But the fall in sales of small cars and the rise in SUV sales may not be only due to Indians now ditching small cars and preferring to buy SUVs. Due to several factors, carmakers are focusing more on SUVs, making them affordable even if they have to downsize them in different respects, just as small-car segment crumbles under stress.
The sale spike
Suddenly, more Indians are buying SUVs than hatchbacks and sedans, something not foreseen a few years ago in a market defined by small cars. SUVs now make up half of all passenger vehicle sales in India, doubling their market share in five years, ET has reported. As much as 52% of the 363,733 passenger vehicles sold in September were SUVs, a record for a month, increasing their market share from about 43.6% in September 2022, a nearly 20% spike.
SUV sales have grown to comprise 48.3% of total vehicle sales in the first six months of this fiscal year, up from 41.5% in H1FY23. The share of hatchbacks has slipped to 30% in H1FY24 from 35.1% in the same period last fiscal. Despite launches of several new models such as Hyundai Verna, Volkswagen Virtus and Skoda Slavia, the share of sedans, too, declined to 9.3% in the fiscal first half from 10.3% in H1FY23.
SUVs have seen a four-fold increase in their share among first-time buyers in the country over the past decade as a growing number of Indians flocked to the four-wheelers with higher ground clearance amid improved affordability and a wider choice offered by automobile manufacturers, ET has reported.
About a third of first-time car buyers in the Indian market now drive home an SUV compared to less than a tenth a decade ago, when hatchbacks ruled the country’s roads, according to industry data. The share of additional and replacement buying in the category during this period has fallen to 69% from a whopping 92% in 2014.
Why SUVs are the preferred vehicle for Indians
With their dominating road presence, high ground clearance, bulky look, more room inside and additional features, SUVs are winning hearts of those who were earlier fixated on hatchbacks and then upgraded to sedans. Indian city roads with potholes and numerous speed-breakers as well as contingencies such as floods make SUV a preferred vehicle.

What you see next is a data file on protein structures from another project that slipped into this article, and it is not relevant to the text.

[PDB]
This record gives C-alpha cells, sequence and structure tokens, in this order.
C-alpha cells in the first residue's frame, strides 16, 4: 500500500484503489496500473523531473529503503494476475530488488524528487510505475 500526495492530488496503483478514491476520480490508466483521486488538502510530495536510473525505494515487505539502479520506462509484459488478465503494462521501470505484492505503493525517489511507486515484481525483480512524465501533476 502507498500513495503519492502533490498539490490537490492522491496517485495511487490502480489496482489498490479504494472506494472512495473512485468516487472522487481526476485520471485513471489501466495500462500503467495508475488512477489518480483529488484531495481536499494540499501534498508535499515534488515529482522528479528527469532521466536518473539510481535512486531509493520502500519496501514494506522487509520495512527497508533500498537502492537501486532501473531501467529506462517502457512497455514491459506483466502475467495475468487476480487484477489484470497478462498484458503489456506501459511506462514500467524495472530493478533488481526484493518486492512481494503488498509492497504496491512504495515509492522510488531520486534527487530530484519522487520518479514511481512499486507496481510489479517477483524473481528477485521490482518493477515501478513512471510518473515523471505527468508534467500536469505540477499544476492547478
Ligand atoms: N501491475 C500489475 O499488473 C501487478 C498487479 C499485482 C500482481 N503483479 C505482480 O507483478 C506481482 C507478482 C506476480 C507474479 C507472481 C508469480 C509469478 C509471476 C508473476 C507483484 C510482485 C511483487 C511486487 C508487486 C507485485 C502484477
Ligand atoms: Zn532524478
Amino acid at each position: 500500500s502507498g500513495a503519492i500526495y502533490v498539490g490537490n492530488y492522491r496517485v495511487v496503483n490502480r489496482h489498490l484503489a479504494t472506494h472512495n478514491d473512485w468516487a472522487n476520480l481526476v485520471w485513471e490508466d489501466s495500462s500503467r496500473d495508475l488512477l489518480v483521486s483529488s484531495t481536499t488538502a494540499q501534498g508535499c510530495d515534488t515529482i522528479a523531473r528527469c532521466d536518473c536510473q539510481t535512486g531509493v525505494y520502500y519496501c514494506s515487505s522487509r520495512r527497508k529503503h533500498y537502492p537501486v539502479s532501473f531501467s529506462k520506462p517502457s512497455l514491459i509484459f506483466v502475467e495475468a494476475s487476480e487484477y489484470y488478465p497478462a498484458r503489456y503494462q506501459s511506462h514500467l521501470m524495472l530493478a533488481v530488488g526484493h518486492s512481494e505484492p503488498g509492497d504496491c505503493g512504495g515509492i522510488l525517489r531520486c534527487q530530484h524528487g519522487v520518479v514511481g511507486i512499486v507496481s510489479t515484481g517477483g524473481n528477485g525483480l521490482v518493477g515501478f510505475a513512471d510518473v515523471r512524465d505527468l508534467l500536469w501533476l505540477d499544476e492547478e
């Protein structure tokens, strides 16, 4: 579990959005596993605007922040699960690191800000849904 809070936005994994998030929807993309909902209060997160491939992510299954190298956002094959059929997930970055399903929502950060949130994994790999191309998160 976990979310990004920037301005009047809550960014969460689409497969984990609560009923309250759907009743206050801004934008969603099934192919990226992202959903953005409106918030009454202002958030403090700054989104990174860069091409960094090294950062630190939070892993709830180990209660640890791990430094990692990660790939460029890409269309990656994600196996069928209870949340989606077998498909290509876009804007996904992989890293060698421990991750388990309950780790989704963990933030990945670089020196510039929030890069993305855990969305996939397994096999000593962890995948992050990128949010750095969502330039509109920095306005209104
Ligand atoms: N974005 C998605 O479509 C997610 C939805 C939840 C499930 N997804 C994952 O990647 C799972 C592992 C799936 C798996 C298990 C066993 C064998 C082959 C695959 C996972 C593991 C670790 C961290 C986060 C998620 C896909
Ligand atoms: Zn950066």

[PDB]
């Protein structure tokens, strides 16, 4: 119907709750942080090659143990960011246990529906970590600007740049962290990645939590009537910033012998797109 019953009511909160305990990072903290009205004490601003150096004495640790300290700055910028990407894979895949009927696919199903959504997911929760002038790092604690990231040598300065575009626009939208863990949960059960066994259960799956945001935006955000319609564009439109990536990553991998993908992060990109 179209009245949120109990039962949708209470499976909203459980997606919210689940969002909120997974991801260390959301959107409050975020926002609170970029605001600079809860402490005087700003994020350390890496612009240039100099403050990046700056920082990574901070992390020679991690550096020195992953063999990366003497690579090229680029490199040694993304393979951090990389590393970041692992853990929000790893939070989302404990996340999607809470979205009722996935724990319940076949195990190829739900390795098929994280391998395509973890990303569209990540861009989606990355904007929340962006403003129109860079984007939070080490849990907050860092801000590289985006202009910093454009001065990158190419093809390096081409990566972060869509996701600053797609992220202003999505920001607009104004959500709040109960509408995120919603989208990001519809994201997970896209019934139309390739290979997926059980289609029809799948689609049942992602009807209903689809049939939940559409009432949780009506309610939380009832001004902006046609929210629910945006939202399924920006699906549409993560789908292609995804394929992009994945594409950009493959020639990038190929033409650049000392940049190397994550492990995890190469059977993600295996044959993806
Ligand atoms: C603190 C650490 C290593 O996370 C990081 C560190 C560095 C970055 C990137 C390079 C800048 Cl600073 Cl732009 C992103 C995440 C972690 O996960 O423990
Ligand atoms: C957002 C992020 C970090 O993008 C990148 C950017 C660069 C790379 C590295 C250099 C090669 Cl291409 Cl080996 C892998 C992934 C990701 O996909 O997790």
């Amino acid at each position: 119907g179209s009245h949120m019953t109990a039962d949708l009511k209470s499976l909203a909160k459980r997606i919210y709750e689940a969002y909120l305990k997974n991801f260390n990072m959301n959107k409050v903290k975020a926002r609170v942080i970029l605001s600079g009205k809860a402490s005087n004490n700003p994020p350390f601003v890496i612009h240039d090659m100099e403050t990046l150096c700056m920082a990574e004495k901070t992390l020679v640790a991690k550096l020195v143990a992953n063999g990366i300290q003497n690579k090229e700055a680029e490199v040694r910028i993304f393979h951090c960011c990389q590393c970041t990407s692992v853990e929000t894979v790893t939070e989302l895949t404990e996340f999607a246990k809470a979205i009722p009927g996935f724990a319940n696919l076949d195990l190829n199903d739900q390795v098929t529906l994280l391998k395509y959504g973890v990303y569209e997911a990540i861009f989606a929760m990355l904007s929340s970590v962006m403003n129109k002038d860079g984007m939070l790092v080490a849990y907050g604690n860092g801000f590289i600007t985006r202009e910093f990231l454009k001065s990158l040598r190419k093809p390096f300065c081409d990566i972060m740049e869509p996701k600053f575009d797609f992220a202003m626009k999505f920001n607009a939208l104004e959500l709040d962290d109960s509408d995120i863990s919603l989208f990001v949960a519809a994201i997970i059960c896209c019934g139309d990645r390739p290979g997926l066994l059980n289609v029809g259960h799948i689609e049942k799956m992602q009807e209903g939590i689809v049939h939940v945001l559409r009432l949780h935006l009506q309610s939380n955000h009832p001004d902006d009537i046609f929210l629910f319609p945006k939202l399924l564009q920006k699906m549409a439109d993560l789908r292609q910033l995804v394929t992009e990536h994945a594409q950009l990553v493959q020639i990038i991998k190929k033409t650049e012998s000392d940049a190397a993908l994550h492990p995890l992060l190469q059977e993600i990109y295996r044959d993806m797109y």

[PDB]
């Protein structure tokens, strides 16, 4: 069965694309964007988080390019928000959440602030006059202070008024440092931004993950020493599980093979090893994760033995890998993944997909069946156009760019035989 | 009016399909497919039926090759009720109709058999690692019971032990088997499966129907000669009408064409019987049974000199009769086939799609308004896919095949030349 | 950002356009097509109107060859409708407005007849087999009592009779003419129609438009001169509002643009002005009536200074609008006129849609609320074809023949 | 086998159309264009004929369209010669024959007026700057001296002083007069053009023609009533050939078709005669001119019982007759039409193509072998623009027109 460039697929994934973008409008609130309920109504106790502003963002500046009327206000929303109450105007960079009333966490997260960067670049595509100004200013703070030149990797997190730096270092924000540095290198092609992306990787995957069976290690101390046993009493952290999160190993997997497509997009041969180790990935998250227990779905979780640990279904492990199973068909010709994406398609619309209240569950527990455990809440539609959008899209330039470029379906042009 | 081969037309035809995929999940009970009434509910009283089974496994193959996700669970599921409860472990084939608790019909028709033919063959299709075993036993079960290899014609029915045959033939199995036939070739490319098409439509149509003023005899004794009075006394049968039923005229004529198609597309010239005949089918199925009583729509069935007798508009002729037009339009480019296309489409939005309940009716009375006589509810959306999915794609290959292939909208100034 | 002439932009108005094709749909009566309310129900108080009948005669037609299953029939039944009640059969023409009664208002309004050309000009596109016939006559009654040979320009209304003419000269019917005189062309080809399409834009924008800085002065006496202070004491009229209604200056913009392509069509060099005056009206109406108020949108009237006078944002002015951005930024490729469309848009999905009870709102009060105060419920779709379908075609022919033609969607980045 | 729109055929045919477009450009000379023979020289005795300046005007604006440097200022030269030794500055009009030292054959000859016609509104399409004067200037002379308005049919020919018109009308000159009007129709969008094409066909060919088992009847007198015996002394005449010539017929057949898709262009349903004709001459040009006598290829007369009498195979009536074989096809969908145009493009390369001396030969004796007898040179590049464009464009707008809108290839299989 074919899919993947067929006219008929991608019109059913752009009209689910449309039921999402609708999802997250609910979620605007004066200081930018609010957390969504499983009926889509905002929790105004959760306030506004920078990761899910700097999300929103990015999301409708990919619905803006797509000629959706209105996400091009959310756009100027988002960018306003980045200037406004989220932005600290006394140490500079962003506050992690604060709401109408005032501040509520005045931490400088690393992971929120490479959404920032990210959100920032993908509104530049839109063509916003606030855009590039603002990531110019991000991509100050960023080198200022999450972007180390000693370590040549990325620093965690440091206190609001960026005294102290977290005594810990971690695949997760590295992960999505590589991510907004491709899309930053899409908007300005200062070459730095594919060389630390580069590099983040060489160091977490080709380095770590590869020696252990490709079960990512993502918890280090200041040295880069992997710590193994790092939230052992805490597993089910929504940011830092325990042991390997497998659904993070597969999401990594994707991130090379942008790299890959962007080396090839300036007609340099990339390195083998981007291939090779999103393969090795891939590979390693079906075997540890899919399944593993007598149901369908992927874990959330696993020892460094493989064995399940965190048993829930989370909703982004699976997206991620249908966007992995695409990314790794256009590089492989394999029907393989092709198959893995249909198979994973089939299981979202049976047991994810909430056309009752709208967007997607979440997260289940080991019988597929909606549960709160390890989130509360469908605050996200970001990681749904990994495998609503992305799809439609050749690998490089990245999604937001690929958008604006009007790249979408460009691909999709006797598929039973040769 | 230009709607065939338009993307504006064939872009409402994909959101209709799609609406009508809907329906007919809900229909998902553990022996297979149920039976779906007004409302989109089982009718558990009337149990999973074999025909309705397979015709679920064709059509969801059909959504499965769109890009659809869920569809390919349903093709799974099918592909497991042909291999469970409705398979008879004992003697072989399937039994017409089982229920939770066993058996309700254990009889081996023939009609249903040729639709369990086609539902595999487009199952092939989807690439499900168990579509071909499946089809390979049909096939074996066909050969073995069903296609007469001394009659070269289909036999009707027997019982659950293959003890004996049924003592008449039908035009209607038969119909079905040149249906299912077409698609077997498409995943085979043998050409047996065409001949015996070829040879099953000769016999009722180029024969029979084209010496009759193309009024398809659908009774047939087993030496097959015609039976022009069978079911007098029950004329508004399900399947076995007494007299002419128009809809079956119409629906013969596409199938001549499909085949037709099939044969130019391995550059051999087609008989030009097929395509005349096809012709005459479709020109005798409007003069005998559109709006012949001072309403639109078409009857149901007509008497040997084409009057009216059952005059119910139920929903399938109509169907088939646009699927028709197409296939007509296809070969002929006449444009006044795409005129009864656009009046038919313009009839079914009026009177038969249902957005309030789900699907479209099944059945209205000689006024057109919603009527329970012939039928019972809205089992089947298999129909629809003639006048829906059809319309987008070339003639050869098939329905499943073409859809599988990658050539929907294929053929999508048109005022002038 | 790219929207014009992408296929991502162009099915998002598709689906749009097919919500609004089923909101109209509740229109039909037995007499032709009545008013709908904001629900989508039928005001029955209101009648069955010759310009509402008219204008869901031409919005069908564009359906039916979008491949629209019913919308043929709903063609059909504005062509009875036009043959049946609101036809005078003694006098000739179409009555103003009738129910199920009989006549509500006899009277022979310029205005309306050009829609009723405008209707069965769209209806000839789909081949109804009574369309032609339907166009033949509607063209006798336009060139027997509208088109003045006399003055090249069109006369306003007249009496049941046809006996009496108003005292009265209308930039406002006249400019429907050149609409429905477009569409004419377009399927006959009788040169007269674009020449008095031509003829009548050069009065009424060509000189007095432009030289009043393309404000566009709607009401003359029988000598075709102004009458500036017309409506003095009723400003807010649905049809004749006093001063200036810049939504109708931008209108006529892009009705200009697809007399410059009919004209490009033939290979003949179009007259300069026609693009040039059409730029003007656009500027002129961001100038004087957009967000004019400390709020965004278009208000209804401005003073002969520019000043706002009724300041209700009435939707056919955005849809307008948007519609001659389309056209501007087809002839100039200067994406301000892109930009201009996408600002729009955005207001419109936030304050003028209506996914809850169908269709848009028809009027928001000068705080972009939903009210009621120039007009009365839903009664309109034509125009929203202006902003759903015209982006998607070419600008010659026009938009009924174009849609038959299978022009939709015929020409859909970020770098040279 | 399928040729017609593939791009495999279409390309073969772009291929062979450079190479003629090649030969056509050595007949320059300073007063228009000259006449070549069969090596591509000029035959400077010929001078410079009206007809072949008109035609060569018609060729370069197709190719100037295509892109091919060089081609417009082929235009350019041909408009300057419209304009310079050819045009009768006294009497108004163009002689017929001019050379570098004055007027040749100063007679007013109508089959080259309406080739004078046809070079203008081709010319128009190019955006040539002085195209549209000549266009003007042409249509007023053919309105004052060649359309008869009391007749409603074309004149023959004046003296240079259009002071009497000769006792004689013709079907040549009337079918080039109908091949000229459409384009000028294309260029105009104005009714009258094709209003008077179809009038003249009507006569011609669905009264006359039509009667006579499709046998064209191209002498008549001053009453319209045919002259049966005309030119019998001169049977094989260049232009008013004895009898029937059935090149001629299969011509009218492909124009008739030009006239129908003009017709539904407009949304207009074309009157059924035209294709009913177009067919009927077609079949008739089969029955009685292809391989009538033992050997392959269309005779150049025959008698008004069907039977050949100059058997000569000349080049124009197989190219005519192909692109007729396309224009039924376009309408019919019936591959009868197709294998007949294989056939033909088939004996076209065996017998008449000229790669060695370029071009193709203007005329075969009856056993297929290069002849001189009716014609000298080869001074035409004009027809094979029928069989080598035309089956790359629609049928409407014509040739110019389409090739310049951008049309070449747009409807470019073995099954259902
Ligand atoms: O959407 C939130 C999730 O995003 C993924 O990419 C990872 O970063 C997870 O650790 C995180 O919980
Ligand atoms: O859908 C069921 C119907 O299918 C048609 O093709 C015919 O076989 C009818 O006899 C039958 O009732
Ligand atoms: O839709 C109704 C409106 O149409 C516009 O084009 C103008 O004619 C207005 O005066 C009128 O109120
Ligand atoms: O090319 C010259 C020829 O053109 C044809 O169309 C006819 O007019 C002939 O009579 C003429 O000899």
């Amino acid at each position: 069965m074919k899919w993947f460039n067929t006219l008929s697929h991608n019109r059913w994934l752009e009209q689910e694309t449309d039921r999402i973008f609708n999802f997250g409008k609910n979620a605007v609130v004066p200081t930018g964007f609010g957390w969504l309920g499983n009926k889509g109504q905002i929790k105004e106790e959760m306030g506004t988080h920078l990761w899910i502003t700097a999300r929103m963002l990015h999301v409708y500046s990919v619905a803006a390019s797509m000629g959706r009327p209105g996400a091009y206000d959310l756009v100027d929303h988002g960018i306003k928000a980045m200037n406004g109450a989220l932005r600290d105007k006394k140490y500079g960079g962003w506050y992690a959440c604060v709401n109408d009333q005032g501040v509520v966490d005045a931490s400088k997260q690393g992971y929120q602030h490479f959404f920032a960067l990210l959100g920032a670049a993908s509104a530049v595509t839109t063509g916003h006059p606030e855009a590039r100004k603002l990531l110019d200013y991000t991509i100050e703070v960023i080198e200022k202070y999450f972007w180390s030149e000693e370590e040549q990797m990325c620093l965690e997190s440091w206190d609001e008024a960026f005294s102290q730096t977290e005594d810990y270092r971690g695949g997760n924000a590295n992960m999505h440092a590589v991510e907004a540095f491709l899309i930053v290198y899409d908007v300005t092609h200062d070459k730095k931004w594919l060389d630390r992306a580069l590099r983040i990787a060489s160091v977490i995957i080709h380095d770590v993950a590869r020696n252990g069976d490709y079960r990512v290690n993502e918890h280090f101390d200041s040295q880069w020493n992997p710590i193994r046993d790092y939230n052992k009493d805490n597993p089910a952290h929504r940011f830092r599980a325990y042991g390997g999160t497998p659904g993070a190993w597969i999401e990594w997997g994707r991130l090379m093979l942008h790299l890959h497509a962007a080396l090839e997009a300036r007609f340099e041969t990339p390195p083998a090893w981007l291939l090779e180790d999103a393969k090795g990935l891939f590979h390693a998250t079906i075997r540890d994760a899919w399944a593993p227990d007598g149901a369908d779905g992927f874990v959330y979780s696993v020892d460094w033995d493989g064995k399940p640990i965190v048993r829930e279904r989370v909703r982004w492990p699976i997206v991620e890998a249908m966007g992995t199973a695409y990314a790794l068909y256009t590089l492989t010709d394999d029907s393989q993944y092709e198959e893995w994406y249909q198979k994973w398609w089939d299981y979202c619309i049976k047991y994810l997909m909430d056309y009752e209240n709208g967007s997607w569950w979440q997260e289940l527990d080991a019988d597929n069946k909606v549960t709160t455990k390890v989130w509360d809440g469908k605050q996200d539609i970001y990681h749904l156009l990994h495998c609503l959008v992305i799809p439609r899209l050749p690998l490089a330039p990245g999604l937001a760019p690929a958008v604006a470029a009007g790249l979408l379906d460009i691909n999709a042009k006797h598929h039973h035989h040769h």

The form factor works brilliantly in Indian conditions, and automobile manufacturers have transformed their product portfolios to feed an explosion of demand. They have reconfigured SUVs for urban mobility, while retaining the form as buyers seek comfort and stature. They have also made the smart move by jettisoning most off-roading capabilities to make this class of vehicles more affordable.
The roomier vehicles have a special value proposition in India where cars carry more people than in other countries. The higher driving position and bigger ground clearance also work better on road conditions that are deteriorating as the vehicle population rises.
The shift in consumer preference away from low-slung sedans is aided by overlapping price segments as SUVs shrink and lose their all-terrain, or even crossover, functionality. New vehicle safety requirements have made entry-level hatchbacks more expensive, and the buyer has room to stretch mildly to fulfil an aspiration for road presence. Car makers are de-prioritising premium hatchbacks and entry-level sedans, particularly when it is relatively easy to graft engines and drivetrains from these segments on to compact and mid-sized SUVs. Most of these ‘sports utility vehicles’ don’t conform to the ladder-on-frame design that off-roading purists seek. It’s relatively easy to roll out taller versions from existing hatchback and sedan line-ups.
“There is not only an increased preference for the body type, with the introduction of more compact models there is a price overlap between entry SUVs. Entry SUVs accounted for 22% of sales in the overall market (in 2022-23), up from 1% in 2014,” Shashank Srivastava, senior executive officer (marketing and sales) at Maruti Suzuki, told ET recently.
Can there be other reasons too?
Is it just the changing consumer preference that has caused such a tectonic shift in India’s car market?
The fall in small car sales is not all about bigger aspirations of young Indian consumers. “Small cars are not selling not because people are upgrading,” Shashank Srivastava, senior executive director (marketing and sales) at Maruti Suzuki has told ET. There is pressure on purchasing power of consumers buying vehicles priced up to Rs 10 lakh, and more particularly those priced up to Rs 7 lakh. “This has probably led to telescoping of the demand downward from this segment to used cars and even recently to two-wheelers,” Srivastava said.
“With increased access to credit, consumers starting their careers are not going for vehicles priced below Rs 10 lakh,” Madan Sabnavis, chief economist at Bank of Baroda, has told ET. At the same time, Sabnavis said, “Buyers migrating from two-wheelers to four-wheelers are seeing stress in disposable income, and also getting impacted by the hike in interest rates we have seen in the past one year.”
Stress at the lower-end of customers and premiumisation as well as easy access to credit in the middle customer segment have forced carmakers to focus on SUVs instead of smaller cars. That’s why there are only about 13 hatchback models currently being sold in the Indian market, as against 12 SUVs each in the entry and midsize segments.